What is The Prayer?

“The unceasing interior Jesus Prayer is the uninterrupted, continual calling upon the divine name of Jesus Christ, with the lips, the mind, and the heart, while calling to mind His constant presence and beseeching His mercy, during any activity one may be occupied with, in all places, at all times, and even while sleeping. The words of this prayer are as follows: ‘Lord Jesus Christ, have mercy on me!’ If one makes a habit of this supplication, one will experience great comfort and a need to repeat this prayer unceasingly, so that eventually one will not be able to live without it and the prayer will flow of its own accord.

Cleary, Thomas. The Way of a Pilgrim and The Pilgrim Continues His Way (Kindle Locations 210-214). Shambhala. Kindle Edition. 

“Now listen, I will read to you about how to learn unceasing interior prayer.” The starets opened the Philokalia, selected a passage from Saint Simeon the New Theologian, and began to read: “‘ Find a quiet place to sit alone and in silence; bow your head and shut your eyes. Breathe softly, look with your mind into your heart; recollect your mind— that is, all its thoughts— and bring them down from your mind into your heart. As you breathe, repeat: “Lord Jesus Christ, have mercy on me”— either quietly with your lips, or only in your mind. Strive to banish all thoughts; be calm and patient, and repeat this exercise frequently.’”

Cleary, Thomas. The Way of a Pilgrim and The Pilgrim Continues His Way (Kindle Locations 226-231). Shambhala. Kindle Edition. 

Prayer First and Foremost

Many good works are required of a Christian, but it is prayer that must come first and foremost, for without prayer no other good work can be performed and one cannot find the way to the Lord. Truth cannot be acquired, the flesh with its passions and lusts cannot be crucified, the heart cannot be filled with the light of Christ and united with Him, through salvation, unless these are preceded by frequent prayer. I say frequent, because the proper way to pray and to attain to perfect prayer lies beyond our abilities. The apostle Paul says: ‘For we do not know how to pray as we ought’ [Rom. 8: 26]. Consequently, it is only the frequency and regularity of prayer that lie within our abilities, as the means of attaining to pure prayer, which is the mother of all spiritual blessings. ‘Acquire the mother and she will bear you children,’ says Saint Isaac the Syrian. First learn to pray, and then you will easily perform all the good works. This is not obvious to those who lack a living experience of prayer and the knowledge of the mystical teachings of the Fathers, so they say very little about it.”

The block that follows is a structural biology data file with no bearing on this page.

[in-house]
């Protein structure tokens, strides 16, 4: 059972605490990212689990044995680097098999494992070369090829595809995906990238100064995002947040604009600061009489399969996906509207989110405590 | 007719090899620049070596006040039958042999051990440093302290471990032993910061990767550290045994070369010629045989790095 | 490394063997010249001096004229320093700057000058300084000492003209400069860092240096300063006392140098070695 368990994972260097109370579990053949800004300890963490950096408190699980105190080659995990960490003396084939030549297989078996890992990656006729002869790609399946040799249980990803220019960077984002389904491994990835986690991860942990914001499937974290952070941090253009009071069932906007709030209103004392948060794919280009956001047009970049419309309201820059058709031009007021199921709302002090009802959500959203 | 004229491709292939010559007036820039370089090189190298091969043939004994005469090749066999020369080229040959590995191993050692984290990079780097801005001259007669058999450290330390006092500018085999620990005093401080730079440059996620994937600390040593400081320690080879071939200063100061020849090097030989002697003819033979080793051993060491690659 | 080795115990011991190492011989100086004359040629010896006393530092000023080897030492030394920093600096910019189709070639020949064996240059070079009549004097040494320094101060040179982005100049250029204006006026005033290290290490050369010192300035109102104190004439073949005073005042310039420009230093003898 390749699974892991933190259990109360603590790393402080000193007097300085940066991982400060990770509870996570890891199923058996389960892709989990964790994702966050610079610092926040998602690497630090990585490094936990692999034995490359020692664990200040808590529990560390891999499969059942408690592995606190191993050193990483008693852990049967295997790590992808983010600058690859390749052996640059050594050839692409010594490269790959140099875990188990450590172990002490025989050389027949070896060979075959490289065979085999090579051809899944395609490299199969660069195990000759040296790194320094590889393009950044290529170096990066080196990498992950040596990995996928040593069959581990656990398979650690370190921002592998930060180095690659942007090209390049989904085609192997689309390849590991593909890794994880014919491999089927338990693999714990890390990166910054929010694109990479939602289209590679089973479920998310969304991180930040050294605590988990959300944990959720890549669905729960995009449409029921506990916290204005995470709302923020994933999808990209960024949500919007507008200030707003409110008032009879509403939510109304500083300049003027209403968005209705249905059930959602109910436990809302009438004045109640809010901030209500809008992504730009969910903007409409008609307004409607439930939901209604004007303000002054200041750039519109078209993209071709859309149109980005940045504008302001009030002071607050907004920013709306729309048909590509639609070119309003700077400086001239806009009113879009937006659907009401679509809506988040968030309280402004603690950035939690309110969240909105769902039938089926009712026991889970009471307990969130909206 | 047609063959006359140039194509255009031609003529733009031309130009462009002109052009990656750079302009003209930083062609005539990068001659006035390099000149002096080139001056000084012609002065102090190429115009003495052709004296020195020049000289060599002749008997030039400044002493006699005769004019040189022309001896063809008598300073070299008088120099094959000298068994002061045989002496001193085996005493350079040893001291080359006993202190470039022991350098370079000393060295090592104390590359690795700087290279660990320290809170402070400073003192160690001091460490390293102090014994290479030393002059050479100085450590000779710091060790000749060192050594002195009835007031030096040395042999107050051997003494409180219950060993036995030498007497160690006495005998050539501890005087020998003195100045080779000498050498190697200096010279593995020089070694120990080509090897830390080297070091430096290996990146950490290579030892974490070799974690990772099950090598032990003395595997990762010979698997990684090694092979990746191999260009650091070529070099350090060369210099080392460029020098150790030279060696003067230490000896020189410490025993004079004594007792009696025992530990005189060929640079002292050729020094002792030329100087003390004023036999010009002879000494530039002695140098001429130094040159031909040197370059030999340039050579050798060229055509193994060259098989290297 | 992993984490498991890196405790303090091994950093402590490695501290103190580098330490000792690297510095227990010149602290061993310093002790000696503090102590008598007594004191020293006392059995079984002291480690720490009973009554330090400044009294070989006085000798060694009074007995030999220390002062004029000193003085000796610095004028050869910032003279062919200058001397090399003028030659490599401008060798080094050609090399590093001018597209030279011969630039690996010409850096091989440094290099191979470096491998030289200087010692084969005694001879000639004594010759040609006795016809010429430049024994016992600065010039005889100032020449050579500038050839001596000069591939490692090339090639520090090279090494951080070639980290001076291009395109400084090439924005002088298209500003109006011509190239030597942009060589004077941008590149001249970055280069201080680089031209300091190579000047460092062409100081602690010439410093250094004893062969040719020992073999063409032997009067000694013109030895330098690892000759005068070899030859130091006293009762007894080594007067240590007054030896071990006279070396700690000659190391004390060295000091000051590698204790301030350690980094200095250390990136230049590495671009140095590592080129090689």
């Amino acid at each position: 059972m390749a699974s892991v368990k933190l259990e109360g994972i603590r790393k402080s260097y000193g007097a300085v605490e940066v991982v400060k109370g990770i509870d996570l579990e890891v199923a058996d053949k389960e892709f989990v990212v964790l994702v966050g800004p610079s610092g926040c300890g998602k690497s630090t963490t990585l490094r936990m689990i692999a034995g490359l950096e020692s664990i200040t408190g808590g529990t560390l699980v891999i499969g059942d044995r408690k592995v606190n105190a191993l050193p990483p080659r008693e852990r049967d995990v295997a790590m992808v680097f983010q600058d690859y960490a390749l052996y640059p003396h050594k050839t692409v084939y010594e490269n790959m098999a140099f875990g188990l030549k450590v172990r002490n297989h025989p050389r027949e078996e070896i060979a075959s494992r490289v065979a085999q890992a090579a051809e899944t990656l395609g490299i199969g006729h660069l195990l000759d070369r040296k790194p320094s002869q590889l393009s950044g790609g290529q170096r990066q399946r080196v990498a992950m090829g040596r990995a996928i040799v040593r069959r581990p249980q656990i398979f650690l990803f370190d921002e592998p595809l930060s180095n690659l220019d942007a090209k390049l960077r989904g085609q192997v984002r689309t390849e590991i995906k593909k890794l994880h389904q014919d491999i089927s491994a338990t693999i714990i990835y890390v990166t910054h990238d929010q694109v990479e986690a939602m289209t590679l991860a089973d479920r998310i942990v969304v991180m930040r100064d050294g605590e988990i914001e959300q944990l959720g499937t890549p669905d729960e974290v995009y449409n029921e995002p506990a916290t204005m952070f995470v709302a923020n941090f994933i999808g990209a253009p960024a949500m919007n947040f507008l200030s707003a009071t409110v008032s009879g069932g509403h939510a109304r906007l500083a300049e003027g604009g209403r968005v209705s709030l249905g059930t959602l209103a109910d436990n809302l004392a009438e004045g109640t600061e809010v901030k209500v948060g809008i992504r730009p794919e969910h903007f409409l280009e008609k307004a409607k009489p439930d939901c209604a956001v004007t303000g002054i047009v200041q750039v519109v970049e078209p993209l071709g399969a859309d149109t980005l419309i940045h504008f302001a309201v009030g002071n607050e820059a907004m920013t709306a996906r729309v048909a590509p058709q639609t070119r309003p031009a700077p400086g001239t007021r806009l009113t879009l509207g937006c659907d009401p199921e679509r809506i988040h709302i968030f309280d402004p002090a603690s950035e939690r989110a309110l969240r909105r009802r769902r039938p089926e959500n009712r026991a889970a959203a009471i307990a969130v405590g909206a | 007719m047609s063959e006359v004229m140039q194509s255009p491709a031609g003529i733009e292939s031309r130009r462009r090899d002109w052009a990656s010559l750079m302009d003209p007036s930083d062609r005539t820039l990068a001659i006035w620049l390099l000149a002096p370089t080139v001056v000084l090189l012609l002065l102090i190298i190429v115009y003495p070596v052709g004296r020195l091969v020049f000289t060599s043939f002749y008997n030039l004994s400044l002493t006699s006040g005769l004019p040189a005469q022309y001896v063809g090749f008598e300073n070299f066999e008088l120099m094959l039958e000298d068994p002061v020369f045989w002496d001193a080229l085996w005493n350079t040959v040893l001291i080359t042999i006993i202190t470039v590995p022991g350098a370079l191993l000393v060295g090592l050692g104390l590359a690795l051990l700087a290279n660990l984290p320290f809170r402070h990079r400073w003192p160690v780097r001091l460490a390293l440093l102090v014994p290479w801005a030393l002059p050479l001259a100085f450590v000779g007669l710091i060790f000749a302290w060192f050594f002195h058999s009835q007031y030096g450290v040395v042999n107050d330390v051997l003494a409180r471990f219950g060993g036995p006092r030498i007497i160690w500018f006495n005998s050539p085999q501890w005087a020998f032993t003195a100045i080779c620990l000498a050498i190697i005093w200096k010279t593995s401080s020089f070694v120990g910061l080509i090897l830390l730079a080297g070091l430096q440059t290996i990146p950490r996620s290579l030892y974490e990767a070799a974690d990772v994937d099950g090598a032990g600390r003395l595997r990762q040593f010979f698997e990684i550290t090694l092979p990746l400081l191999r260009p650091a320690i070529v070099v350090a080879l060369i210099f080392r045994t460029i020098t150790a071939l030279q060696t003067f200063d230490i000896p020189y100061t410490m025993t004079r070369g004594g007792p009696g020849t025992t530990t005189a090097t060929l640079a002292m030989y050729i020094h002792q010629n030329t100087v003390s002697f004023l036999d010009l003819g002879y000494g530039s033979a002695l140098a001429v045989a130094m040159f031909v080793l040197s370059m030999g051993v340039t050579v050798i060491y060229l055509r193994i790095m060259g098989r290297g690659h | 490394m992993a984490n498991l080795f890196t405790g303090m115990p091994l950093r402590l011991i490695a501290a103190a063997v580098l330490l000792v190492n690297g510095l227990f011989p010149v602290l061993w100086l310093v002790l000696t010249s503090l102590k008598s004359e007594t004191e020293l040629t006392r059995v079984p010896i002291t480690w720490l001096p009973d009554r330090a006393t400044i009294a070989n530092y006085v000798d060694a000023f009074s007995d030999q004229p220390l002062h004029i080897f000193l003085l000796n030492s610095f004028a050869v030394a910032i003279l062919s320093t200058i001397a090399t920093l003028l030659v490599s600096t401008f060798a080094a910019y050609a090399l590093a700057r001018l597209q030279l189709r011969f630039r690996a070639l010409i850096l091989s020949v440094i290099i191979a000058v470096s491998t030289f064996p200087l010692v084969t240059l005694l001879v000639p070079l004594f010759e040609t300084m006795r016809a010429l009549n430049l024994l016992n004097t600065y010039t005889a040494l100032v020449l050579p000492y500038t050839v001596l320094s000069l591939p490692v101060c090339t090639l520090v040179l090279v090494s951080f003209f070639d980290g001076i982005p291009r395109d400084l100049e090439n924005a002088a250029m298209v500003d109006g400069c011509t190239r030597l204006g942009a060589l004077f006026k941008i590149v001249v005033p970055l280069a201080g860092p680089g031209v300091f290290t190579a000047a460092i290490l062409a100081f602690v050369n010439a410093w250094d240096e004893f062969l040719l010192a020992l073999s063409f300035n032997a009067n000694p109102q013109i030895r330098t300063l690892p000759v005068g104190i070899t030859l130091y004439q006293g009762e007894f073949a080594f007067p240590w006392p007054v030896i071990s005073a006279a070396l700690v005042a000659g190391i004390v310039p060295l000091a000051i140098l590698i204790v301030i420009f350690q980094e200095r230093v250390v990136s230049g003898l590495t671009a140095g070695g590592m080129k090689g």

Cleary, Thomas. The Way of a Pilgrim and The Pilgrim Continues His Way (Kindle Locations 197-204). Shambhala. Kindle Edition. 

The Prayer and the Psalms, without ceasing

“Now that you have had the experience of silence and prayer of the mind and have tasted the sweetness that this brings, you must always keep this in your heart— whether you are eating or drinking, having a conversation with someone, traveling, or sitting in your cell— with attentive thought and an undistracted mind, do not stop repeating that prayer, psalmodising, and learning from the prayers and the psalms. Even when attending to your most pressing needs, do not let your mind remain empty, but exert it to study and to pray in secret. In this manner you will understand the profound meaning of Holy Scripture and the power that is hidden there; you will teach your mind to pray unceasingly and will thus fulfill the words of the Apostle that command us to Pray without ceasing [I Thess. 5: 17].

Diligently practice watchfulness over yourself and guard your heart against accepting any evil, vain, or futile thoughts, but let your heart, in secret, alternate learning from the psalms and praying Lord, Jesus Christ, Son of God, have mercy on me! Do this always— when you sleep and when you awaken; when you are eating, drinking, or having a conversation. Then, when you chant the psalms with your mouth, be careful that you do not only mouth the words while your mind wanders elsewhere.” — Abba Philemon

Cleary, Thomas. The Way of a Pilgrim and The Pilgrim Continues His Way (Kindle Locations 3475-3483). Shambhala. Kindle Edition. 

Delight in the Psalms